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     Volume 5 Issue 113 | September 22, 2006 |

   Cover Story
   Straight Talk
   View from the    Bottom
   Special Feature
   Dhaka Diary
   Book Review
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On 'Chasing Death'
I really appreciate SWM's effort to address the problem of drugs in our society (September 8, 2006). This problem has worsened mainly because of the social situation of our country. Many young people take drugs to escape from their frustration caused by unemployment, poverty and discrimination and to overcome boredom.
Most of the rehabs owned by the government are in bad condition and have seldom cured any addict. As most of the drug users are from low income families they can't afford the private rehab centres or go abroad for treatment.
In the light of the above condition, we should not only emphasise the harmfulness of drugs but also the problem of lack of proper rehab centres.
Syed Muntasir Ridwan
BBA student, NSU

On "Tale of a Parting..."
The article "Tale of a parting..." (September 15, 2006) by Shahnoor Wahid was not only humorous, but provided interesting reading. The writer very cleverly wove his thoughts into a web to lure us into thinking that the object of his 25-year-long friendship and attachment was a beautiful woman, and it is only in the second-last line that we find out it is actually his Volkswagen car! We hope Mr. Wahid will come out with more of such amusing articles in the future.
Md. Ghulam Murtaza

If I were a Millionaire
There is a saying "If wishes were horses, beggars would ride." I am no exception in the case. I wish I were a millionaire by winning a lottery.
And if I were so, I would definitely be interested in taking up politics as a career and buy any of the major party's nomination for at least being an MP. I would bring and use criminals, hooligans and opportunities on one platform to persuade the common people to vote for me. As the greed for money and political supremacy were embedded in my mind if I won a position as a politician for myself, I would serve personal interests I would enhance my standard of living, travelling to foreign countries, taking costly medical treatments and launching private T.V channels to sing my praisese, and of course, I wouldn't forget bank accounts in a foreign country, if the country is Switzerland then all the better. Besides, if I were charge-sheeted for any criminal offence I would bribe myself out of it overnight. During my tenure of 5 years I would not mind allowing hoarding and smuggling of goods through the borders. I would also love to set up all kinds of businesses globally. Unfortunately, if my party lost the election, I would spend money for murders, destruction of public property and spoil the country's reputation.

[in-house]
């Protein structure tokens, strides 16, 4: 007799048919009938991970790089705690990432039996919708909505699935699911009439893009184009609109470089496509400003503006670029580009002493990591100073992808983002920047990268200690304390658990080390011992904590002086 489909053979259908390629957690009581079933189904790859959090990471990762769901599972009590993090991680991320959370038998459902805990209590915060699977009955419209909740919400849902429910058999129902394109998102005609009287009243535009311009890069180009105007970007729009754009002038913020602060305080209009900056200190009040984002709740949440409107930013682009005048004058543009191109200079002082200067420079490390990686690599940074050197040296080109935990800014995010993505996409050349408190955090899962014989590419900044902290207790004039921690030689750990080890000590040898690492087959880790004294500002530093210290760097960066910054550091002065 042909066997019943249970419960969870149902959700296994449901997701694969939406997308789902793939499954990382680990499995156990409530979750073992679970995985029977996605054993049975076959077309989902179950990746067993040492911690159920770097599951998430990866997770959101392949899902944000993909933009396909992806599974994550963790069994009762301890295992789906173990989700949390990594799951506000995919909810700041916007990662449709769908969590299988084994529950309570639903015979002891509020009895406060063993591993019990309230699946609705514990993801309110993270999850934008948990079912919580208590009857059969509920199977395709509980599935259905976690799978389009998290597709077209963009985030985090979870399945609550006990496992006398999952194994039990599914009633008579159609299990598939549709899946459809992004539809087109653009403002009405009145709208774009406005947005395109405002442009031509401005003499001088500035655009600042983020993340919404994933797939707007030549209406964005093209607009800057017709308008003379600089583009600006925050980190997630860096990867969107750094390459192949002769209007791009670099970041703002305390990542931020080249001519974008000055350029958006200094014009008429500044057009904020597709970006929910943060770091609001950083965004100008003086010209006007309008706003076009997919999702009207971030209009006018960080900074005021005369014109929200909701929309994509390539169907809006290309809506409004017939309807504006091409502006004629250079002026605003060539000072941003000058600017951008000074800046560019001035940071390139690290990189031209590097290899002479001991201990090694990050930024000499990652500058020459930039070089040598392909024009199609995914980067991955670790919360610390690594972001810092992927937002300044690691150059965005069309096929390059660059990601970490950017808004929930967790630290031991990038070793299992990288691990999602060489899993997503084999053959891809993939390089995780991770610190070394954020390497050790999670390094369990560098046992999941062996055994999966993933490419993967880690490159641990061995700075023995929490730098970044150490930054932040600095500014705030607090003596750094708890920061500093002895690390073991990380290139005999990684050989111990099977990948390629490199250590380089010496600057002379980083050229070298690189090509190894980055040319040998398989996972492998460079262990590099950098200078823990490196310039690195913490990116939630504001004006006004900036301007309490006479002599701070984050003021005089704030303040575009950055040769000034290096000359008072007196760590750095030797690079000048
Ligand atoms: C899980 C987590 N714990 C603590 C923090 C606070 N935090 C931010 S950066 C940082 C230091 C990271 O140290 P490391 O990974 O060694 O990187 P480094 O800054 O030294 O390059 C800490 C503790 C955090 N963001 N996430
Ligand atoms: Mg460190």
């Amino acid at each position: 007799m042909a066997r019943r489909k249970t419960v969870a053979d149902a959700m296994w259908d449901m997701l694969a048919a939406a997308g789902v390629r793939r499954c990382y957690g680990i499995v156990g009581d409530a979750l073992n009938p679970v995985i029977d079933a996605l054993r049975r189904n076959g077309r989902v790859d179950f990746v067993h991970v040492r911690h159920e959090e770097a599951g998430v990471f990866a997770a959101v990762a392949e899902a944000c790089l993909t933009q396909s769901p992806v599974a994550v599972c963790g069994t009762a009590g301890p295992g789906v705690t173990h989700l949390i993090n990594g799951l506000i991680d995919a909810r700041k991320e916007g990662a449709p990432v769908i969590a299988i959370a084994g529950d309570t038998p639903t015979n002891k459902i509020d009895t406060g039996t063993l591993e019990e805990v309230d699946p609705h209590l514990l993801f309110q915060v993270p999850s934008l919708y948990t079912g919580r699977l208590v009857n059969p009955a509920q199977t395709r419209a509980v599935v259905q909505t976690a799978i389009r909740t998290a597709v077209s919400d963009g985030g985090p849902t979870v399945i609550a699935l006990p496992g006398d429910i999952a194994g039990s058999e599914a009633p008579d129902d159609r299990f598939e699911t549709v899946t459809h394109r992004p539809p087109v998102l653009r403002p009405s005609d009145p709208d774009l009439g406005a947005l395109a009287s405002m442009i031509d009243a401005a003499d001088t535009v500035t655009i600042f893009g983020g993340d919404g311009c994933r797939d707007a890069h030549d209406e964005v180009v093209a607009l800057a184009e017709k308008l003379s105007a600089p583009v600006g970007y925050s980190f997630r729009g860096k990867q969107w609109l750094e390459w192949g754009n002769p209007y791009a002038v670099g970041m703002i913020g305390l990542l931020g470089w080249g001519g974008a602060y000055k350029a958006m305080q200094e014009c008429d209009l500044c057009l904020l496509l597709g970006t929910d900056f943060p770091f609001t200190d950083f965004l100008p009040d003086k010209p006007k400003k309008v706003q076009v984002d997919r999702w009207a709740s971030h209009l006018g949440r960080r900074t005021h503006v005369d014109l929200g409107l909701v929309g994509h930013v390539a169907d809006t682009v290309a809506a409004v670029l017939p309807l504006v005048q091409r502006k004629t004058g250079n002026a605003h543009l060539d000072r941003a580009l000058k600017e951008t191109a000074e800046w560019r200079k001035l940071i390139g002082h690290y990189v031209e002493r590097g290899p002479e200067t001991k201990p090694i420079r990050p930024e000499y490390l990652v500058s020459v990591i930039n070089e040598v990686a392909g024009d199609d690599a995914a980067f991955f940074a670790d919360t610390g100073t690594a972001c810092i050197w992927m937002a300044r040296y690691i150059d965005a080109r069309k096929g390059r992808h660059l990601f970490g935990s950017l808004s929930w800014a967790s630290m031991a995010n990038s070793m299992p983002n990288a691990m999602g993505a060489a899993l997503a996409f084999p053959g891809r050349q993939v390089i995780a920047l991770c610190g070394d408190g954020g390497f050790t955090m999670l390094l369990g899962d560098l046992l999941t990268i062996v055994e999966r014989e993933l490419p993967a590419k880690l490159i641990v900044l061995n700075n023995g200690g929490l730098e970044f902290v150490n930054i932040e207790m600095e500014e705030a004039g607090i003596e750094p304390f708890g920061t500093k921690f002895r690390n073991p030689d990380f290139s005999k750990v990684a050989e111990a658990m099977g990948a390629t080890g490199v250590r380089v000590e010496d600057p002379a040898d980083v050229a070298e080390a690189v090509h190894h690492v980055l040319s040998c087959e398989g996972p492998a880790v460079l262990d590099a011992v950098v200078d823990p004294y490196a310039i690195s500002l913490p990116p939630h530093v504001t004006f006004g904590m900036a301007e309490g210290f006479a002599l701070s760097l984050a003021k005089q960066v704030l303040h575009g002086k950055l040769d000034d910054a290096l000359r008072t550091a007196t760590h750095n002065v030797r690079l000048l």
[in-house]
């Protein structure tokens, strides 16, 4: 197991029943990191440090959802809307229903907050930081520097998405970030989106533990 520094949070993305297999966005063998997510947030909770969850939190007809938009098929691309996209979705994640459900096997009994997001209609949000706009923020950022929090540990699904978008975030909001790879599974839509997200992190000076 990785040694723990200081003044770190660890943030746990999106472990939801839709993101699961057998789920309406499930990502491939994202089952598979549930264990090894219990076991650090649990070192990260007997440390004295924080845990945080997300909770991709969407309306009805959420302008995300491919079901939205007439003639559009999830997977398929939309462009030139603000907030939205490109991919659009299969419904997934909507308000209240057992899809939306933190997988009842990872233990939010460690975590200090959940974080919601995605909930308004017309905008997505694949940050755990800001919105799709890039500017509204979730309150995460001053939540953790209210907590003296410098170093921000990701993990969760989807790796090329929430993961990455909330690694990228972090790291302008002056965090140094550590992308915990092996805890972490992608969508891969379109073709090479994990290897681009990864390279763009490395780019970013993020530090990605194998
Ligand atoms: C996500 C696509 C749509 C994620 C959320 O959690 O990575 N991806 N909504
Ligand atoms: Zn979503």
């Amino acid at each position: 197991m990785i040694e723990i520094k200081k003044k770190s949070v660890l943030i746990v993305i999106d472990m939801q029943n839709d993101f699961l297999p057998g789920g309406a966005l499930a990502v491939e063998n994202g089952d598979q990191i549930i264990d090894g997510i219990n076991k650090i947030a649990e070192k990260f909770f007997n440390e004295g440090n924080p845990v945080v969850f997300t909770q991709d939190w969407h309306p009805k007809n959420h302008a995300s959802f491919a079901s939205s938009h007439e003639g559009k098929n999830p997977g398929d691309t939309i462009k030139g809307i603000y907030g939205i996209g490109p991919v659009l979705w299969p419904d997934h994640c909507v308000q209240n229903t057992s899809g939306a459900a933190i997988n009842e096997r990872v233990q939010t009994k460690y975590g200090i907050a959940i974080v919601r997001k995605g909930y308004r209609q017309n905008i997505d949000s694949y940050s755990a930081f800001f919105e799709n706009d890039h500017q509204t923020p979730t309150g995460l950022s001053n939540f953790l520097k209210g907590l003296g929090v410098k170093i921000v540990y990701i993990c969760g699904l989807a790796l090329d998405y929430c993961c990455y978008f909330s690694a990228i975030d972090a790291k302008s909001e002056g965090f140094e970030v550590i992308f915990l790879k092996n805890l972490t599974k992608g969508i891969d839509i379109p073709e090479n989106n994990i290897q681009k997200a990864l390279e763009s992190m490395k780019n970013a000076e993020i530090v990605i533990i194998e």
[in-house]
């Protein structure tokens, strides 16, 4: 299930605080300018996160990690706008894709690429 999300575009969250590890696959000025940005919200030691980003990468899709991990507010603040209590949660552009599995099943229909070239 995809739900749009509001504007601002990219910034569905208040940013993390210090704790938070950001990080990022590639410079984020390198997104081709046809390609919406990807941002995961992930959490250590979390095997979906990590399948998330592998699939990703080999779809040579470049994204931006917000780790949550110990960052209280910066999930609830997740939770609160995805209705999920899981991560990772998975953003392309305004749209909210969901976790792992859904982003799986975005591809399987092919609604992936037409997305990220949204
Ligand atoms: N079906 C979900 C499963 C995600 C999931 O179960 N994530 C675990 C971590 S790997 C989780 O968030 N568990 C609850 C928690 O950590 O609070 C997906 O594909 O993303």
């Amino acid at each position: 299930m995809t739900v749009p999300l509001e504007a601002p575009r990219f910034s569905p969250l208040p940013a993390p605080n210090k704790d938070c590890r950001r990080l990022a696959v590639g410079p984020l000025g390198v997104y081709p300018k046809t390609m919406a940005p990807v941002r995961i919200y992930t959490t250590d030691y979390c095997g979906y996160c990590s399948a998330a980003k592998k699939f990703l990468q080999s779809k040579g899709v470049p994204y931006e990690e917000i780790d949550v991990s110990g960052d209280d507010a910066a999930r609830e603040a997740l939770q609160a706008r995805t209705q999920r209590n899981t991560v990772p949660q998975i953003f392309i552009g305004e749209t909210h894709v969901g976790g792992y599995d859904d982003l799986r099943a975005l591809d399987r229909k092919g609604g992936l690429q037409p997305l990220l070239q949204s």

If I were a millionaire I would fulfil these dreams as a politician. Would my dream ever come true?
Rubab Abdullah
Dhaka Cantonment

navHats off to Navratilova!
Martina Navratilova, the living legend of tennis has once again at the age of fifty plus struck the media and thus the attention of the sports lovers by winning the mixed doubles of the US Open 2006 recently.
Martina rocked the court in her hey days winning record grand slams and the indomitable love for the game has brought her, much to the delight of her fans, to the tennis court!
Hats off to this phenomenal maestro magician of tennis!
Rafiqul Islam Rime
Agrabad, Chittagong

Flowers and Shaw